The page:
The Trial of Captain America part 2

Writer:  Ed Brubaker

Artist:  Butch Guice

Publisher:  Marvel

Price:  $3.99

Previously:  After the apparent murder of Steve Rogers, the former Captain America, Cap’s partner from WWII, James “Bucky” Barnes, took on Steve’s mantle and his mission.  Even now that Steve Rogers has returned from the grave, Bucky continue to wield the shield as Captain America.  But Bucky has a dark and secret past as the Winder Soldier – an assassin trained employed and mentally manipulated by the KGB to stymie U.S. efforts in the Cold War. A past that Baron Zemo has exposed to the world.  And with the media frenzy building, Steve Rogers can’t stand to see his wartime partner’s name stained anymore; he knows Bucky wasn’t acting of his own accord, and he is determined to prove it.  For now, though, it seems that Bucky Barnes run as Captain America is over:  he turns himself in…to await the trial that will decide his fate.

Ed Brubaker continues to make Captain America riveting and relevant, probably the most the character has been explored in most of his storied history.   He has been filling issues of Captain America with political debate and drama, the exact sort of things that should undergird the character of Captain America (as much as his ties to the military and espionage worlds).  If Captain America is the symbol of the country, then through him the country gets examined.  He’s the stand in as well as the ideal, the mirror the country—it’s political and military side—has to face.

Story-wise, the comic has the feel of a of a gritty crime book and isn’t a slave to the splash page.  Unlike many super hero comics, there isn’t the rush to fill the pages with action packed fight scenes, but rather the tension is cranked up and threaten to bubble over.  There is so much going on, Brubaker becomes guilty of Bendis-esque talking heads, which is almost unavoidable considering the legal and media examinations involved in the story line.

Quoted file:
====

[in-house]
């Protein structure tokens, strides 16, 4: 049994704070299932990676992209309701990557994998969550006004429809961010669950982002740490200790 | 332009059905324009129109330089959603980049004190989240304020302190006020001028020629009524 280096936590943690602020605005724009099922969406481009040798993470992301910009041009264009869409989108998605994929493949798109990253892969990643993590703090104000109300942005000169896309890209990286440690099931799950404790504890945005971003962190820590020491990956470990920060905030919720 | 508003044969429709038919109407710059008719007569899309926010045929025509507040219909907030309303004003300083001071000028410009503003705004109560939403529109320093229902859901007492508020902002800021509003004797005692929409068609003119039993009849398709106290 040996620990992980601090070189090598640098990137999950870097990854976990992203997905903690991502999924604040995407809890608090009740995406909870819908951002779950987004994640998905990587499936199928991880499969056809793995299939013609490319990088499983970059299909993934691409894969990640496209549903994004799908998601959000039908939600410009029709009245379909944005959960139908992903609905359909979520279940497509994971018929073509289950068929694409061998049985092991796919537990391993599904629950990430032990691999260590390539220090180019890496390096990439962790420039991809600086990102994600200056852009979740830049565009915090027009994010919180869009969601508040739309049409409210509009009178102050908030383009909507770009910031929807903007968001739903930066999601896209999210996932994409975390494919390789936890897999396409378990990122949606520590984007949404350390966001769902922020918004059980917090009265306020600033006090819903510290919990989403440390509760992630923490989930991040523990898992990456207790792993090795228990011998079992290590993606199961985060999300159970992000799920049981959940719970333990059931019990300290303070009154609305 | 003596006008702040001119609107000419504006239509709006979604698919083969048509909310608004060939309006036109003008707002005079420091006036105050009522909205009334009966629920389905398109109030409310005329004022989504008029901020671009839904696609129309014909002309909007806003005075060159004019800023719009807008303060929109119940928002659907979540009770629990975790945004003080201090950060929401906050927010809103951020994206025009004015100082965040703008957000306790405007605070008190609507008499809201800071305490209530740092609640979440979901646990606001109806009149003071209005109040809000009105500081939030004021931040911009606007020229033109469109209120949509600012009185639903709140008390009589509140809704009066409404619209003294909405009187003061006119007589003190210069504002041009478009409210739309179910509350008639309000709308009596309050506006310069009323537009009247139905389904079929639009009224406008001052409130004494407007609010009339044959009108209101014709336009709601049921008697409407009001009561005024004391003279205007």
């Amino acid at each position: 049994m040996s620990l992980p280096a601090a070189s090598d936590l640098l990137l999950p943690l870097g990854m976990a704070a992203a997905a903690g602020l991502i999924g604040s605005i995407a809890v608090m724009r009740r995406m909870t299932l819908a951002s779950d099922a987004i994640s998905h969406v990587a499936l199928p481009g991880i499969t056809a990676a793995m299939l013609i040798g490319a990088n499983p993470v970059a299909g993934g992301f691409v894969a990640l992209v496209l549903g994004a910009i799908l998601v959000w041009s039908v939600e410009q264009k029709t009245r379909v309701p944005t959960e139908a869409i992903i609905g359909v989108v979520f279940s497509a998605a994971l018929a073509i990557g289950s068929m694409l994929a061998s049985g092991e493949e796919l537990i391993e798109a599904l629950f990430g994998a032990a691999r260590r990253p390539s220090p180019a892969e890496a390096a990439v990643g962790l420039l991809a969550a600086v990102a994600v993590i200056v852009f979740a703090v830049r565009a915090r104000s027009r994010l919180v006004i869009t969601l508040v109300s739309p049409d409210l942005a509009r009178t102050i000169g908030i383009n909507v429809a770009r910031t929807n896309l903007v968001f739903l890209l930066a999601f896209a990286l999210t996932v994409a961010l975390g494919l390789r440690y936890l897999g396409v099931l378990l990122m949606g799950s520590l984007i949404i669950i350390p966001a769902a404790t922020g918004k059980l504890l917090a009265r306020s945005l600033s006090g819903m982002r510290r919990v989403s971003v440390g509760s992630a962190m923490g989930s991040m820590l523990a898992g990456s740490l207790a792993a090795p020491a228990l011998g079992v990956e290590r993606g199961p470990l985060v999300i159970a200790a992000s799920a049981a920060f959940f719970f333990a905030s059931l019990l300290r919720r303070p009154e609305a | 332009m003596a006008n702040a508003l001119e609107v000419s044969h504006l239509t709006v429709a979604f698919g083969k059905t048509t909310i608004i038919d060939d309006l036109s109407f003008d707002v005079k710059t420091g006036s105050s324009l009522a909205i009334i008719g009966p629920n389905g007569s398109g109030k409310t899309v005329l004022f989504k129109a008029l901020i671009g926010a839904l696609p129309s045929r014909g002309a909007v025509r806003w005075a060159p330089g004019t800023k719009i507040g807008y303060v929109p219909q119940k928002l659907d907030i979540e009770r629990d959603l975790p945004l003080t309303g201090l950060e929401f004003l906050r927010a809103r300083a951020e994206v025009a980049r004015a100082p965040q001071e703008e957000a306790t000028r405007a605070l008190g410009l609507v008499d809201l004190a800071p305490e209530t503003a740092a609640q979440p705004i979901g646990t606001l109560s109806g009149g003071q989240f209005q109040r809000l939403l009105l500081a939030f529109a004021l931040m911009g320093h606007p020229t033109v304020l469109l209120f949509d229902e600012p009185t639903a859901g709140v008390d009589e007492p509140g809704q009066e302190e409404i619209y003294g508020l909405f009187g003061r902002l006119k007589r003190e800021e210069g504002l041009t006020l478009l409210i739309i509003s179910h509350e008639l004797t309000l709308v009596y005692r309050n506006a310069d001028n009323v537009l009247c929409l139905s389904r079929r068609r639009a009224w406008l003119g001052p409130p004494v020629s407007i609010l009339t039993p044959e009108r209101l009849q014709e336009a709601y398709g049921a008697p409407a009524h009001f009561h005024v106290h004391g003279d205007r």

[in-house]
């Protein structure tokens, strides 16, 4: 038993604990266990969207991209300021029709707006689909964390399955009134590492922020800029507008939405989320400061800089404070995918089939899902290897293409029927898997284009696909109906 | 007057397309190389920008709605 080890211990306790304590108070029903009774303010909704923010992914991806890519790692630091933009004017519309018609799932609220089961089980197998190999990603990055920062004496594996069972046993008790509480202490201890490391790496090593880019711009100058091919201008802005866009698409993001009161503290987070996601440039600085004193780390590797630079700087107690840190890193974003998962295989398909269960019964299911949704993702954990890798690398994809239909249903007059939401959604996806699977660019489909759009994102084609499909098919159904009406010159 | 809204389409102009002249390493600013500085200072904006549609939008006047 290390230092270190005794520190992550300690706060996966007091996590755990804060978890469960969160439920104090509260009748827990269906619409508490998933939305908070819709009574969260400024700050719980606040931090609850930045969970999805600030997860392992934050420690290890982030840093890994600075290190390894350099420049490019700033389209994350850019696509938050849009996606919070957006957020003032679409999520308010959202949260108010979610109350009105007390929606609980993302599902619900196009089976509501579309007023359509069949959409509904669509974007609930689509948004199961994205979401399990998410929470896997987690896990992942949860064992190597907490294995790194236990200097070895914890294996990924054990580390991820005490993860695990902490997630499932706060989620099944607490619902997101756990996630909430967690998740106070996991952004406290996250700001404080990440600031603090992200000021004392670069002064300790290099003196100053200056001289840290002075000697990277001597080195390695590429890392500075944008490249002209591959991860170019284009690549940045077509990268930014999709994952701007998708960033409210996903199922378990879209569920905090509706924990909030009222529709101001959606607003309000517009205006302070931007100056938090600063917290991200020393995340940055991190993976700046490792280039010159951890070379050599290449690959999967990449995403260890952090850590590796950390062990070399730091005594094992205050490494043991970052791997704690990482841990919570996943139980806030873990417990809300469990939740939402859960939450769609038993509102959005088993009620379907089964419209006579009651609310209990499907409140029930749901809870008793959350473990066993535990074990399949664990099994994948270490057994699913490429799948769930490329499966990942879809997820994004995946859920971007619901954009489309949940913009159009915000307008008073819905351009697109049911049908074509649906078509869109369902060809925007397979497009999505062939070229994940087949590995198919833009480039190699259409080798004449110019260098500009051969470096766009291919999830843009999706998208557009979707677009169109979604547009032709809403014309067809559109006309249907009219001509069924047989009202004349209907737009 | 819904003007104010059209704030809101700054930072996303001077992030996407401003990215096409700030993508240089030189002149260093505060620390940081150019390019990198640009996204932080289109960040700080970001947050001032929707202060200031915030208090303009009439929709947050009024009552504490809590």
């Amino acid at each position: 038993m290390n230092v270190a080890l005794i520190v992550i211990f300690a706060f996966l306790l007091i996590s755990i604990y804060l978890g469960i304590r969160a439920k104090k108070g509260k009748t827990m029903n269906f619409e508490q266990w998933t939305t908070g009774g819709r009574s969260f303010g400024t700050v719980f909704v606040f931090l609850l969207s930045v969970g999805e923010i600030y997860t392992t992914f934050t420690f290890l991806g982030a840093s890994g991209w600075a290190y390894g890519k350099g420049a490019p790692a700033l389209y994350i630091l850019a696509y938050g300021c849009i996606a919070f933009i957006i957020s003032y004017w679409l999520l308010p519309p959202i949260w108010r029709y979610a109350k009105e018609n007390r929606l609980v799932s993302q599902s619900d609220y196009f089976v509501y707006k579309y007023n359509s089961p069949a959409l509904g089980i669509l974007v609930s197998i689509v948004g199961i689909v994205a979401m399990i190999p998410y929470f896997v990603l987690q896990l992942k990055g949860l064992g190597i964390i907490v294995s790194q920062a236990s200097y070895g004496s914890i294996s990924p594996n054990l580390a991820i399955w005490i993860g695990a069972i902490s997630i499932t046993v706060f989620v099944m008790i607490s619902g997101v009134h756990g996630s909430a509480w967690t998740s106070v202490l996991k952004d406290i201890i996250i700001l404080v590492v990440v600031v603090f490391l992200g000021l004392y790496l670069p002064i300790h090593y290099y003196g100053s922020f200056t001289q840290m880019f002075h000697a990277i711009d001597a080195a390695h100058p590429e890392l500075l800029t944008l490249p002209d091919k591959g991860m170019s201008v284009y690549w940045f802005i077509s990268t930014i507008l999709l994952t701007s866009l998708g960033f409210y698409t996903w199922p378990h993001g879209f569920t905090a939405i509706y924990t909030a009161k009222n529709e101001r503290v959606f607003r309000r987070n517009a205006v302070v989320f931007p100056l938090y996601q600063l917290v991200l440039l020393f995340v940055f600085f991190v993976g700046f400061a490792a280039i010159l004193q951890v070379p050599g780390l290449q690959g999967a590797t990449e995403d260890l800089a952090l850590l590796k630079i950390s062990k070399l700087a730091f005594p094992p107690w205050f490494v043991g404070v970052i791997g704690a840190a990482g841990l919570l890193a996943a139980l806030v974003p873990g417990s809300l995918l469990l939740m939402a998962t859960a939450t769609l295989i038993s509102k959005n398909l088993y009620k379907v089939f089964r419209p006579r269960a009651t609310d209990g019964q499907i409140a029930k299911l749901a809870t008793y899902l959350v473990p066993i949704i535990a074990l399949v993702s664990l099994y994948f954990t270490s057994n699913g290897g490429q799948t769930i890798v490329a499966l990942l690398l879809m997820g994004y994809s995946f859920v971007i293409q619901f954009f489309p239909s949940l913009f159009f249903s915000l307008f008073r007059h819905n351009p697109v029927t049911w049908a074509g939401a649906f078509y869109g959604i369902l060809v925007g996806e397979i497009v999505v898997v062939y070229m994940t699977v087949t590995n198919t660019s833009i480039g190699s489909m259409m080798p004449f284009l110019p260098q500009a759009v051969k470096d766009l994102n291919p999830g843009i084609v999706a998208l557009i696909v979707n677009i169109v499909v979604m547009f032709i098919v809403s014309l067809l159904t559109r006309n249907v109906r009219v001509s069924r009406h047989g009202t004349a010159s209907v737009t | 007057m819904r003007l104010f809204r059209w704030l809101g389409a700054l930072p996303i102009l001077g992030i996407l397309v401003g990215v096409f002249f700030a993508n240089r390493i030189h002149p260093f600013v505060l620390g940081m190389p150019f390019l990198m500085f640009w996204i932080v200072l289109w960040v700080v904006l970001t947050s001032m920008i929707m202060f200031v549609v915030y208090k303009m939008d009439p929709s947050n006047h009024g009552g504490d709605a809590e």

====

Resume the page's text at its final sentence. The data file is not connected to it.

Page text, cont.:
“If this is my path to redemption, I’m sure as hell earning it.” –Bucky

On the character front, Bucky has to deal with his past in a much more fundamental way as it will set the course of his future.  He has been publicly outed and has to face the consequences of his sinful past.  He had committed some atrocities yet seeks redemption.  Does he have the right to wear the uniform of Captain America and take on the honor and responsibility that goes with it?  There will always be those who will hate him and not give him the chance to show that he is a different man, but for that matter, has he been disqualified from being a hero and leader?

Bucky doesn’t just want the mantle and title, but he wants to be worthy of the responsibility of leadership and the burden of being a symbol.  It’s a tough issue to wrestle with. There are some behaviors which should “disqualify” you from the mantle of leadership. On the other hand, a you still have gifts and you are obligated to use them.

Our cultural ideas of leadership tells us that leadership is about power, prestige, and possessions.  Kingdom leadership is informal, without many official positions. Not everyone is meant to “lead” or, better said, hold office. Those who aspire to leadership, realize that the more “power” you have, the more you are called to serve.  The model of leadership we present is Jesus and yet, he led by serving. He saw needs–physical, emotional, or spiritual–met them, and THEN spoke. It was more important for him to walk alongside his disciples and pour himself into their lives—getting a towel and washing the feet of those who walked beside him—rather than isolate himself so that he could prepare sermons every week.  And through him we know redemption is possible for anyone no matter what their past.

Between Bucky and his lawyers, Steve Rodgers, the Falcon, Sin and Master Man, and all of the media scenes, Brubaker has a lot of threads to keep track of and weave together.  He is ably abetted by the photo-realistic art style of Butch Guice.  With all of the political intrigue and social commentary, this arc of Captain America continues to build organically.  It feels like an extended story arc, with a lot of history behind it, but one definitely worth reading (and going back and reading if you’ve missed any of it).